Effect of High-Dose Statin Pretreatment on the Incidence of Periprocedural Myocardial Infarction in Patients Undergoing Percutaneous Coronary Intervention: Grading the Evidence Through a Cumulative Meta-analysis

Clin Cardiol. 2015 Nov;38(11):668-78. doi: 10.1002/clc.22471. Epub 2015 Oct 7.


Background: Previous studies have showed that high-dose statin pretreatment could reduce the incidence of periprocedural myocardial infarction (PMI) in patients undergoing percutaneous coronary intervention (PCI). However, previous analyses have not performed reliable grading of evidence.

Hypothesis: In previous analyses, it supposed that the high-dose statin pretreatment was effective in reduction of the rate of PMI. In this analysis, we evaluated the effect of high-dose statin pretreatment on the reduction of rate of PMI based on a cumulative meta-analysis and grading of evidence.

Methods: We assembled the relevant published randomized controlled trials that compared the efficacy of high-dose statin pretreatment prior to PCI. We evaluated the risk of PMI by a cumulative meta-analysis, with subgroups stratified by clinical classifications and different statin histories, and we conducted explicit grading of evidence.

Results: High-dose statin pretreatment caused a 55% reduction in PMI through this cumulative meta-analysis of 23 RCTs (odds ratio [OR]: 0.45, 95% confidence interval [CI]: 0.37-0.54). The effect of high-dose statin pretreatment was significant for the stable angina subgroup (OR: 0.42, 95% CI: 0.32-0.56), ACS subgroup (OR: 0.43, 95% CI: 0.29-0.64), and the mixed presentation subgroup (OR: 0.50, 95% CI: 0.36-0.70). In different statin therapy histories, high-dose statin pretreatment reduced incidence of PMI 55% in the statin-naive subgroup (OR: 0.45, 95% CI: 0.36-0.56) and 54% in the low-dose statin subgroup (OR: 0.46, 95% CI: 0.32-0.66). The GRADE system indicated that the overall evidence quality was moderate. This finding may strengthen the confidence in any recommendations.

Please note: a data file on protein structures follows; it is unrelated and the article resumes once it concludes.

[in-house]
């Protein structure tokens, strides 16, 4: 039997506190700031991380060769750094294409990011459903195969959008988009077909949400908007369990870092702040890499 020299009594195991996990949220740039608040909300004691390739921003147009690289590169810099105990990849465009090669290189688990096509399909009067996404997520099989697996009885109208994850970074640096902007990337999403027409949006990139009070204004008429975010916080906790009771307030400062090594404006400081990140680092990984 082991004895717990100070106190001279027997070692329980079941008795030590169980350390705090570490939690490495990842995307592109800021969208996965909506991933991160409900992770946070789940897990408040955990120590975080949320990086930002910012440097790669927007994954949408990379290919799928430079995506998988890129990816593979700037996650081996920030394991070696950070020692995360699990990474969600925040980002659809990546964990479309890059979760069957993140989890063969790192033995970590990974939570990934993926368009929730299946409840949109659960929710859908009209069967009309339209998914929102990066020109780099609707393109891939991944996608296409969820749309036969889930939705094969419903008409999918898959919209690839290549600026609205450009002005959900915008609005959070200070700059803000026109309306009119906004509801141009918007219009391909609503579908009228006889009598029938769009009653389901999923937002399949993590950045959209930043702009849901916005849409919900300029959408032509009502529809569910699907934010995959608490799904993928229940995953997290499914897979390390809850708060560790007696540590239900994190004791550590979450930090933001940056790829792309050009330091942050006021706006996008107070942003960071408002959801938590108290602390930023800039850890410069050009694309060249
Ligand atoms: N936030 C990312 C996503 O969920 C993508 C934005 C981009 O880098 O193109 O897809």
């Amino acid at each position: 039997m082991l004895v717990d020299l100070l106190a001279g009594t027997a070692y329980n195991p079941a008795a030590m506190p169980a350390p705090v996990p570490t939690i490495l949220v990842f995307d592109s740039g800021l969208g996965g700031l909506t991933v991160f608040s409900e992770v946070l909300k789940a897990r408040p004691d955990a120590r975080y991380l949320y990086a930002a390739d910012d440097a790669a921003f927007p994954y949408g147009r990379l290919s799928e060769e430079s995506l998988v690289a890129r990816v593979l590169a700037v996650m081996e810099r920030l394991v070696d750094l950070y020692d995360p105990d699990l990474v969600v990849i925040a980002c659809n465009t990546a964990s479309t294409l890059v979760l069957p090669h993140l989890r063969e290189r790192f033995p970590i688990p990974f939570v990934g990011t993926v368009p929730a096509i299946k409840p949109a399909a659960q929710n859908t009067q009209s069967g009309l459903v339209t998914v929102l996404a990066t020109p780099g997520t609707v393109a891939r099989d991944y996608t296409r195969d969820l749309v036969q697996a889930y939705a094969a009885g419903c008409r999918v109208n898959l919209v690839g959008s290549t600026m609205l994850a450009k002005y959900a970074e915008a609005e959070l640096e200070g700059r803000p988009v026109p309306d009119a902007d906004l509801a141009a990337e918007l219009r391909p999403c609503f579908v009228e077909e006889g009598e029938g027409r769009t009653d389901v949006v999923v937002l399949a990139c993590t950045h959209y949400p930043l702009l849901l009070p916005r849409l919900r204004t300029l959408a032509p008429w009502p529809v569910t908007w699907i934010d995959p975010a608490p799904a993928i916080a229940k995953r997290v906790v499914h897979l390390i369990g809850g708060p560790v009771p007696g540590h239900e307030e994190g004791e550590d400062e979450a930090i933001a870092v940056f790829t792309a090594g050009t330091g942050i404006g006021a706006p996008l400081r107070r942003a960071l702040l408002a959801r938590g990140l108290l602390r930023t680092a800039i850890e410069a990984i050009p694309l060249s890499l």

Conclusions: High-dose statin pretreatment can reduce the rate of PMI, irrespective of either the clinical presentation or previous statin-treatment history. Importantly, the overall GRADE evidence quality was moderate.

Publication types

  • Meta-Analysis
  • Research Support, Non-U.S. Gov't
  • Review

MeSH terms

  • Coronary Artery Disease / diagnosis
  • Coronary Artery Disease / mortality
  • Coronary Artery Disease / therapy*
  • Humans
  • Hydroxymethylglutaryl-CoA Reductase Inhibitors / administration & dosage*
  • Hydroxymethylglutaryl-CoA Reductase Inhibitors / adverse effects
  • Incidence
  • Myocardial Infarction / etiology
  • Myocardial Infarction / mortality
  • Myocardial Infarction / prevention & control*
  • Odds Ratio
  • Percutaneous Coronary Intervention / adverse effects*
  • Percutaneous Coronary Intervention / mortality
  • Protective Factors
  • Randomized Controlled Trials as Topic
  • Risk Assessment
  • Risk Factors
  • Treatment Outcome


  • Hydroxymethylglutaryl-CoA Reductase Inhibitors